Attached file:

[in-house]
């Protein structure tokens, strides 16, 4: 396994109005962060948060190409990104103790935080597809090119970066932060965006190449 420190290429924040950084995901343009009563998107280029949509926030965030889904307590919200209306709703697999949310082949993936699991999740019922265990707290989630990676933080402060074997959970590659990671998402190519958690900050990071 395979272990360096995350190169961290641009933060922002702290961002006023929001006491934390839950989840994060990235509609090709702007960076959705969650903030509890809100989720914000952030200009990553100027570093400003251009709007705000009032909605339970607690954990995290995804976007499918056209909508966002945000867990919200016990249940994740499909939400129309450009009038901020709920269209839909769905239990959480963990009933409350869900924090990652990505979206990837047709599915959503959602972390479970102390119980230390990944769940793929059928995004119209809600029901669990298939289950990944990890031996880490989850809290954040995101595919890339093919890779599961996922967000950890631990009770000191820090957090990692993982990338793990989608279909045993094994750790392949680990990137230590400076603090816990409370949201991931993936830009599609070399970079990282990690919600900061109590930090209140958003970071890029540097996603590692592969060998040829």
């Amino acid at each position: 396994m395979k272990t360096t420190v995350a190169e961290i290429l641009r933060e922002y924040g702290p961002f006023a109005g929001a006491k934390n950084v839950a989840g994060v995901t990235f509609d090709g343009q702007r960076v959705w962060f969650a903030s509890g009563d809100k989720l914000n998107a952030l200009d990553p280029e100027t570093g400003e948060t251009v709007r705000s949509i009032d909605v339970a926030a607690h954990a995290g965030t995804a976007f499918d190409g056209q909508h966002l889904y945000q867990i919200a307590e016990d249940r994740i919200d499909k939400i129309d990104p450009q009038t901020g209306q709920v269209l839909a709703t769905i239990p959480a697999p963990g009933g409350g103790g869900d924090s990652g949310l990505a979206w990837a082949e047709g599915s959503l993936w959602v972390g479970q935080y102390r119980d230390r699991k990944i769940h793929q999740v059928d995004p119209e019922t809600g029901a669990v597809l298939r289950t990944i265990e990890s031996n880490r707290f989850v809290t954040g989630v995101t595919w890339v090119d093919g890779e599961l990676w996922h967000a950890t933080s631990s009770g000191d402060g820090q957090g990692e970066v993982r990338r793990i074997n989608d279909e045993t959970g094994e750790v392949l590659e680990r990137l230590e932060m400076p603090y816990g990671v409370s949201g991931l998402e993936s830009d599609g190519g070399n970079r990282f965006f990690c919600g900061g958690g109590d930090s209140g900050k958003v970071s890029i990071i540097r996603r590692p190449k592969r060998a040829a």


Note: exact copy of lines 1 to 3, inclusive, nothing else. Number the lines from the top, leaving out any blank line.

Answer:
[in-house]
């Protein structure tokens, strides 16, 4: 396994109005962060948060190409990104103790935080597809090119970066932060965006190449 420190290429924040950084995901343009009563998107280029949509926030965030889904307590919200209306709703697999949310082949993936699991999740019922265990707290989630990676933080402060074997959970590659990671998402190519958690900050990071 395979272990360096995350190169961290641009933060922002702290961002006023929001006491934390839950989840994060990235509609090709702007960076959705969650903030509890809100989720914000952030200009990553100027570093400003251009709007705000009032909605339970607690954990995290995804976007499918056209909508966002945000867990919200016990249940994740499909939400129309450009009038901020709920269209839909769905239990959480963990009933409350869900924090990652990505979206990837047709599915959503959602972390479970102390119980230390990944769940793929059928995004119209809600029901669990298939289950990944990890031996880490989850809290954040995101595919890339093919890779599961996922967000950890631990009770000191820090957090990692993982990338793990989608279909045993094994750790392949680990990137230590400076603090816990409370949201991931993936830009599609070399970079990282990690919600900061109590930090209140958003970071890029540097996603590692592969060998040829």
């Amino acid at each position: 396994m395979k272990t360096t420190v995350a190169e961290i290429l641009r933060e922002y924040g702290p961002f006023a109005g929001a006491k934390n950084v839950a989840g994060v995901t990235f509609d090709g343009q702007r960076v959705w962060f969650a903030s509890g009563d809100k989720l914000n998107a952030l200009d990553p280029e100027t570093g400003e948060t251009v709007r705000s949509i009032d909605v339970a926030a607690h954990a995290g965030t995804a976007f499918d190409g056209q909508h966002l889904y945000q867990i919200a307590e016990d249940r994740i919200d499909k939400i129309d990104p450009q009038t901020g209306q709920v269209l839909a709703t769905i239990p959480a697999p963990g009933g409350g103790g869900d924090s990652g949310l990505a979206w990837a082949e047709g599915s959503l993936w959602v972390g479970q935080y102390r119980d230390r699991k990944i769940h793929q999740v059928d995004p119209e019922t809600g029901a669990v597809l298939r289950t990944i265990e990890s031996n880490r707290f989850v809290t954040g989630v995101t595919w890339v090119d093919g890779e599961l990676w996922h967000a950890t933080s631990s009770g000191d402060g820090q957090g990692e970066v993982r990338r793990i074997n989608d279909e045993t959970g094994e750790v392949l590659e680990r990137l230590e932060m400076p603090y816990g990671v409370s949201g991931l998402e993936s830009d599609g190519g070399n970079r990282f965006f990690c919600g900061g958690g109590d930090s209140g900050k958003v970071s890029i990071i540097r996603r590692p190449k592969r060998a040829a």